The old South Brisbane river frontage with the skating rink and rowing club can be seen in the souvenir image. This is now the Queensland Cultural Centre, Library and Gallery of Modern Art. The distant hills of Mount Coot-tha are the same apart from a few television transmission towers that prickle the sky and some taller buildings that punctuate the cityscape. The city esplanade with its sub-tropical palm trees and the formal sandstone arches of the Victoria Bridge has been transformed into a chaotic traffic intersection with the riverside freeway slicing the river off from this precinct and the city heart. What has happened to our city? Would a photograph from this location that appears to be the roof of the old Lands Building, now a hotel adjacent to the old Treasury Building, now a casino, (the dark mass can be seen in the lower right hand corner), be used today to promote this place, or are we too self-conscious of the mess that we have managed to make of our city?

This little glass gem is still reminding, putting us in mind again of other times, places and attitudes, stimulating thoughts of older times that still ring clear and true today, as souvenirs do, even though they might be totally useless or terribly kitsch. This is why we have a 'souvenir' wall/mantelpiece that is filled with more than memories – little sundry pieces of craft, purpose and irony that all carry a complex story. What memories will these tiny items recall if found at some future period, perhaps still on the mantelpiece or in a box? They will hold meaning for the collectors, but for others? Will anyone even try to guess at the sense of their being a set? Will anyone re-conjure the ambition in this array of ledges beyond an ad hoc, random or perhaps decorative intent?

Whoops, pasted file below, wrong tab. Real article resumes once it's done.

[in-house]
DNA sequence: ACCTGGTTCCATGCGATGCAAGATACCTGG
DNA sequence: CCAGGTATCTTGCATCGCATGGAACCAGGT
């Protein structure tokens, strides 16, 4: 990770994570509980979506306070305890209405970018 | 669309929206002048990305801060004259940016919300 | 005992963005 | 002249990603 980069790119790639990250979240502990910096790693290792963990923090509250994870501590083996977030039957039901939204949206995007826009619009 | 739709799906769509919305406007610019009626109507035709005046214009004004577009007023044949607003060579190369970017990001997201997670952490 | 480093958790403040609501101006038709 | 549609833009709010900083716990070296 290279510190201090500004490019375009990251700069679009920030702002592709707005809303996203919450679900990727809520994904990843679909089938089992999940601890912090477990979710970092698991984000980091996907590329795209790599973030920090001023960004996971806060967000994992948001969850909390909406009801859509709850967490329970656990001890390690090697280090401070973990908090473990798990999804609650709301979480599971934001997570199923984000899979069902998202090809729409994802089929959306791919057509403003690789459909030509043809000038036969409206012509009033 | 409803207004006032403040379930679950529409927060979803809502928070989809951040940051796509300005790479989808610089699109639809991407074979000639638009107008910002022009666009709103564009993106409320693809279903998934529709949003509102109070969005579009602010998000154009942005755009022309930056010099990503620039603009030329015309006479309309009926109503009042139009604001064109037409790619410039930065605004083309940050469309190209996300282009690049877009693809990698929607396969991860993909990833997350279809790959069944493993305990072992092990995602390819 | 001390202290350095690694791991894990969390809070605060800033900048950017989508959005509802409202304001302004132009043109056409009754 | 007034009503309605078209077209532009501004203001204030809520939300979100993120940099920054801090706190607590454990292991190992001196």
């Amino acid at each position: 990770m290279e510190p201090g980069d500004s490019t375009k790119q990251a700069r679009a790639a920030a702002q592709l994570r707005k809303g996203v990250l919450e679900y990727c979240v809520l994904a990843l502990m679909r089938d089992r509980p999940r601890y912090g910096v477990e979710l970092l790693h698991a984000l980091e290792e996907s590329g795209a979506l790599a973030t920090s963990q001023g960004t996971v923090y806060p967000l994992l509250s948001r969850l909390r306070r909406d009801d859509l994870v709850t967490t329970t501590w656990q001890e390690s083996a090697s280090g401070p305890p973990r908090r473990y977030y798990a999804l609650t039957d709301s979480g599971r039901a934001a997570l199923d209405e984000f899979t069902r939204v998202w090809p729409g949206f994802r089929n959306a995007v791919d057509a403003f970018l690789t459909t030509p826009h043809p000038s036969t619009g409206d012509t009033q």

Memory is the most intimate, subtle and surprising of matters. It is who we are. Souvenirs play a significant role in our lives, be these formal trash or items of crafted wonder. Their significance calls for greater consideration and quality since they help us create a tangible wholeness out of the wilderness with little sundry gifts of remembrance.

This tiny, insignificant glass bowl brings to mind not only other eras, but also various pieces that have been written on bridges, souvenirs and memory over the years too. What a marvellous little item! – see:

. . . and there are more. Browse through the blog and discover – and ponder. In a strange way, one can see voussoirs as a 'souvenir' wall, a gathering of thoughts and ideas to be contemplated.